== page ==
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thomasp
Journeyman III

OpenCL, is there instruction limitations ?

Hi

I plan to code something in OpenCL, using überKernel pattern.

It means that a given kernel would have this structure:

__kernel void my_uber_kernel(void)

{

     while(...)

     {

          if(stage==..)

          {

               device_function_0() ;

          } else

          if(stage==...)

          {

               device_function_1() ;

          }

          // etc...

          stage = stage + 1 ;

     }

}

Each one of device_function_X() potentially contains a substantial amount of code.

I'm wondering if there is known limitations regarding the amount of instructions supported (per thread?) before performances are impacted ?

Does splitting process in small device functions calls help to optimize ?

Or do I have to split process in several kernel calls (so that above-mentioned device_function_X become kernels)

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1 Solution

I think your question was ambiguous. You asked for program size limit ( maximum possible ). And Micah answered it - You can have really huge kernels and in practice I doubt it's possible to hit this limit. But I thought that maybe you want to ask/know when there is a performance penalty for kernel size and that's why I posted my answer.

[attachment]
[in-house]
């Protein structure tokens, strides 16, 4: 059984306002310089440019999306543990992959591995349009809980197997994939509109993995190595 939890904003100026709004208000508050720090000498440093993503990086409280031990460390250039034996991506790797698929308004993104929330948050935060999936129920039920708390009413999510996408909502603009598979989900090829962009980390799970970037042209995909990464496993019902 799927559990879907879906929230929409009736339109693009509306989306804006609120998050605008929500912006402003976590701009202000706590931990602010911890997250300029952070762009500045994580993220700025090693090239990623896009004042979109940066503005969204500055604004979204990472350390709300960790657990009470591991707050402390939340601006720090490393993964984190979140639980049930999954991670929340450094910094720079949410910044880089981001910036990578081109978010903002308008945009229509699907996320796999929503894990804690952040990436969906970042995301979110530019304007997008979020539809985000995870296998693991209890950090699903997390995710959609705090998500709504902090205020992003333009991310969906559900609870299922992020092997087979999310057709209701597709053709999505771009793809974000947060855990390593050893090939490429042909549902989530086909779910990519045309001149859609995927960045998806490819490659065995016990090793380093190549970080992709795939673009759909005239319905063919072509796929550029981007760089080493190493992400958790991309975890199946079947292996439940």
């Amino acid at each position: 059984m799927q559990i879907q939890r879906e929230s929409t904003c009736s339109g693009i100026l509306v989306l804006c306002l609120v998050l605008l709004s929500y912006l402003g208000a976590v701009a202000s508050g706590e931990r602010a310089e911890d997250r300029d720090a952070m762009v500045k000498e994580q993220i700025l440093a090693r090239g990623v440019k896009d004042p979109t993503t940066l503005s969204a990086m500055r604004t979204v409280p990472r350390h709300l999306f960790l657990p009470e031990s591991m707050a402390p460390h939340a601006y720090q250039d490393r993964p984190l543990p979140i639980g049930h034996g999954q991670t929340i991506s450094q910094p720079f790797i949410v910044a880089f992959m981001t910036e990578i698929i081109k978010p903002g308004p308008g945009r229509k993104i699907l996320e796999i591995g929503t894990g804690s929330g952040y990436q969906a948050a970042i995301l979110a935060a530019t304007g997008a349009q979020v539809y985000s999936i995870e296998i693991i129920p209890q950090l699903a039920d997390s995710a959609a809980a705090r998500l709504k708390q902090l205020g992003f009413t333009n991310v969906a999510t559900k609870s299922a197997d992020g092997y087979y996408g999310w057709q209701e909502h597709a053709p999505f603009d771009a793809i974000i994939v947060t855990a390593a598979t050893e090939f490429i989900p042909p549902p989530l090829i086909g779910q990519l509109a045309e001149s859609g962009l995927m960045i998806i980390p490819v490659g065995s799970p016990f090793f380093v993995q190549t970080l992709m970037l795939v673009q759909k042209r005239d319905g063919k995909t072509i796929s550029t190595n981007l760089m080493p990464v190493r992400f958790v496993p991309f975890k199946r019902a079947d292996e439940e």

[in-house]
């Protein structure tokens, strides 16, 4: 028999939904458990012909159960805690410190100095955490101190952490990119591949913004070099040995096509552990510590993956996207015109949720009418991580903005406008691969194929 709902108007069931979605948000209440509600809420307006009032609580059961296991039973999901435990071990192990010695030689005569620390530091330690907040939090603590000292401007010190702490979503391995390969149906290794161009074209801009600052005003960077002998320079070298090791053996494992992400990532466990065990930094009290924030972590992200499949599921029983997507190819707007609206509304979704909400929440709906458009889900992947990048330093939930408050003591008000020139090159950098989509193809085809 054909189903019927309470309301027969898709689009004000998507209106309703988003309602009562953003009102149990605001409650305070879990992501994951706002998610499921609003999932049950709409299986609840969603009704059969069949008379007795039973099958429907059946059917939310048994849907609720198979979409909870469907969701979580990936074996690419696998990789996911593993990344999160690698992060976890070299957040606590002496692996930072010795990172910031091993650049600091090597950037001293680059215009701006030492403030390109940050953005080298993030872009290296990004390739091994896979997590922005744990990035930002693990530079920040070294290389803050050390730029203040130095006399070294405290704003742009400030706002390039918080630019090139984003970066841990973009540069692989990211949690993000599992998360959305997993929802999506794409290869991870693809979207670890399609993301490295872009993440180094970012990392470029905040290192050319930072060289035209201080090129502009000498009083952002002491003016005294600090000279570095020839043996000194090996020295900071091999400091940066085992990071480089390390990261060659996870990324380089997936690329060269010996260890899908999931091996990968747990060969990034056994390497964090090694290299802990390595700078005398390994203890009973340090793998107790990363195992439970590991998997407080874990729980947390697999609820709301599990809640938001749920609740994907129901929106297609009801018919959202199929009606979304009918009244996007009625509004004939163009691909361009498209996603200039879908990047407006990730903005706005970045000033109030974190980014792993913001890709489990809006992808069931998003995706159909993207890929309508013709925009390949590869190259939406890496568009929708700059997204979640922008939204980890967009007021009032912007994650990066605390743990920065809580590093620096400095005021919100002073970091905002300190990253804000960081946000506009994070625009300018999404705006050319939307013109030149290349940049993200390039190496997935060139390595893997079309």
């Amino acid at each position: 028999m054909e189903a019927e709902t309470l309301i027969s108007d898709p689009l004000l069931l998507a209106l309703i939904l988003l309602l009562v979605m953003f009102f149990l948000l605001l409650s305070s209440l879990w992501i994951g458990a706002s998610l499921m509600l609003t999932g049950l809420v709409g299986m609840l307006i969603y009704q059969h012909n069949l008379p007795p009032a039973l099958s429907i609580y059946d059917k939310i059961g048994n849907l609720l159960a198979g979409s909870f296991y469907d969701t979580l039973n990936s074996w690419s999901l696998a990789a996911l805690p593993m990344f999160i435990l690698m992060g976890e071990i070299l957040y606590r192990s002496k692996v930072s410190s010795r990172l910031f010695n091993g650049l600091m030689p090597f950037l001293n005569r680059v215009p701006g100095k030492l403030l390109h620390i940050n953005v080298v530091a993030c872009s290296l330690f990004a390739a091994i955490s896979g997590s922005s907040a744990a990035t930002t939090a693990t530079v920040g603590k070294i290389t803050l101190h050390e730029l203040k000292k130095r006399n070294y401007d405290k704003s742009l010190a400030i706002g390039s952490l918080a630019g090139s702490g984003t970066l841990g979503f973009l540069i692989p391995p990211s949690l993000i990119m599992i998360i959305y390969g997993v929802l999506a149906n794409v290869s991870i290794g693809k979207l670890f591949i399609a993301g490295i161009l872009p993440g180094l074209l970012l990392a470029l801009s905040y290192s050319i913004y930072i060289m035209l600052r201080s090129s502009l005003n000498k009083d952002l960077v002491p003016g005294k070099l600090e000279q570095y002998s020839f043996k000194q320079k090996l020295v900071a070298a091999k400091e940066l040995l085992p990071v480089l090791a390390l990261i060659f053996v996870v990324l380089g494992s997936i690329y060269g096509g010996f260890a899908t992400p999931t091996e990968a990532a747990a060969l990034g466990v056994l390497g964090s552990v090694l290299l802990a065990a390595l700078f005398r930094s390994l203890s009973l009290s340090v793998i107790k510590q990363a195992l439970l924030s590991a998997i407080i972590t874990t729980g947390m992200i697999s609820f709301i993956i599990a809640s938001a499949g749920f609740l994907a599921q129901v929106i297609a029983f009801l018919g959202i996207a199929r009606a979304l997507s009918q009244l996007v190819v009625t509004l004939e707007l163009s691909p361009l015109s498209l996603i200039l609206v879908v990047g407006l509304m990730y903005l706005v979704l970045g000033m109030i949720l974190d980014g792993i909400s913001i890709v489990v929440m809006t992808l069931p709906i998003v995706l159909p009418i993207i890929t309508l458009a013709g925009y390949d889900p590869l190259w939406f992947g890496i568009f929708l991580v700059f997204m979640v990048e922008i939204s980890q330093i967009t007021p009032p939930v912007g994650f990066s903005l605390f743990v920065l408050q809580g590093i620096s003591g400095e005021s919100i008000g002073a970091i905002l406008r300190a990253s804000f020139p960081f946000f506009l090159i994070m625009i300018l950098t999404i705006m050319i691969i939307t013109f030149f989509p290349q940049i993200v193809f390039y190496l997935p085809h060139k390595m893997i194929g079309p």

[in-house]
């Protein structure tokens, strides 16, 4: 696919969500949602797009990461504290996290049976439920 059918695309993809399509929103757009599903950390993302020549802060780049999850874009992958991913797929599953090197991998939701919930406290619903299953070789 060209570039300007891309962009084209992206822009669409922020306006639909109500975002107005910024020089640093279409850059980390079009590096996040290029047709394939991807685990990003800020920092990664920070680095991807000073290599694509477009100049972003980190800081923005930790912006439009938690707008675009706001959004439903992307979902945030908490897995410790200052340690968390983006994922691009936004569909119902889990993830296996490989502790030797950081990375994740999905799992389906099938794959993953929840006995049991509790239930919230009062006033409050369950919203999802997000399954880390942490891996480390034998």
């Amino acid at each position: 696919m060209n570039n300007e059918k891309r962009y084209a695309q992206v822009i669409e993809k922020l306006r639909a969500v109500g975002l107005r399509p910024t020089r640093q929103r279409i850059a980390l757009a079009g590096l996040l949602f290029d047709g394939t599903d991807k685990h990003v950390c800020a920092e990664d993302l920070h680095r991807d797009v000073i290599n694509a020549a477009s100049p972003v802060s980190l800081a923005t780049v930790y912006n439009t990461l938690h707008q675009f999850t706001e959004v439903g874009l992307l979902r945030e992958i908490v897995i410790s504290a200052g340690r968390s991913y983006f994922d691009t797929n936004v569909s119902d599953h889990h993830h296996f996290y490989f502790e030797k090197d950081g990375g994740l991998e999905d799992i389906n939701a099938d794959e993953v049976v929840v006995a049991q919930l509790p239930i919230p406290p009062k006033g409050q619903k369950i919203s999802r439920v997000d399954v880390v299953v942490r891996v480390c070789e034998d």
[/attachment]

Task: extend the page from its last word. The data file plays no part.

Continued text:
When GPU doesn't find kernel code in cache it has to load it from global memory. And global memory is orders of magnitude slower than cache. Also you hit penalty for cache miss.

You can find post with benchmark here

View solution in original post

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12 Replies

There is a limit on code size, but it is program dependent as on the GPU everything gets inlined, which can massively explode what could be a relatively small program with lots of function calls.

ok

any idea of an order of magnitude ?

I mean, something like : "1000 lines of inlined code is the limit before performance is exponantially degraded"

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We are talking multiple MB of source code after inlining everything.